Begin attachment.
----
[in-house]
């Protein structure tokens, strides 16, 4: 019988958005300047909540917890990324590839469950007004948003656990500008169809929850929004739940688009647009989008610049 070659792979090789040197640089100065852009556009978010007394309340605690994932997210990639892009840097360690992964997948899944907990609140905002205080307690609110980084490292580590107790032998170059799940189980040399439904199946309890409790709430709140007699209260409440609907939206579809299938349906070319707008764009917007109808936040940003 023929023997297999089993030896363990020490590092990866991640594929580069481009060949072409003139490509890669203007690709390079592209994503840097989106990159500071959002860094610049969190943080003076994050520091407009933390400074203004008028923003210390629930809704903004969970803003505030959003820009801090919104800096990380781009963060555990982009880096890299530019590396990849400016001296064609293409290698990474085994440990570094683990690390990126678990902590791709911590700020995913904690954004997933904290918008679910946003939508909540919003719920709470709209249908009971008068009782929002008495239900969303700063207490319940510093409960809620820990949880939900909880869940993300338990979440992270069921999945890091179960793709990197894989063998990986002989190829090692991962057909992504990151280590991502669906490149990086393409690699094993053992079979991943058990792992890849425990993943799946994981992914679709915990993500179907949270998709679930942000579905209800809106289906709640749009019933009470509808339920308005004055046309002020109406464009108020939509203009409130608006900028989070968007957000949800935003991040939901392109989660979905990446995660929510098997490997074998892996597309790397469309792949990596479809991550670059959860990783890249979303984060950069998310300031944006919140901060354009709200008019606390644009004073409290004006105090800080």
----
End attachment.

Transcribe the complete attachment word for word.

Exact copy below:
[in-house]
């Protein structure tokens, strides 16, 4: 019988958005300047909540917890990324590839469950007004948003656990500008169809929850929004739940688009647009989008610049 070659792979090789040197640089100065852009556009978010007394309340605690994932997210990639892009840097360690992964997948899944907990609140905002205080307690609110980084490292580590107790032998170059799940189980040399439904199946309890409790709430709140007699209260409440609907939206579809299938349906070319707008764009917007109808936040940003 023929023997297999089993030896363990020490590092990866991640594929580069481009060949072409003139490509890669203007690709390079592209994503840097989106990159500071959002860094610049969190943080003076994050520091407009933390400074203004008028923003210390629930809704903004969970803003505030959003820009801090919104800096990380781009963060555990982009880096890299530019590396990849400016001296064609293409290698990474085994440990570094683990690390990126678990902590791709911590700020995913904690954004997933904290918008679910946003939508909540919003719920709470709209249908009971008068009782929002008495239900969303700063207490319940510093409960809620820990949880939900909880869940993300338990979440992270069921999945890091179960793709990197894989063998990986002989190829090692991962057909992504990151280590991502669906490149990086393409690699094993053992079979991943058990792992890849425990993943799946994981992914679709915990993500179907949270998709679930942000579905209800809106289906709640749009019933009470509808339920308005004055046309002020109406464009108020939509203009409130608006900028989070968007957000949800935003991040939901392109989660979905990446995660929510098997490997074998892996597309790397469309792949990596479809991550670059959860990783890249979303984060950069998310300031944006919140901060354009709200008019606390644009004073409290004006105090800080």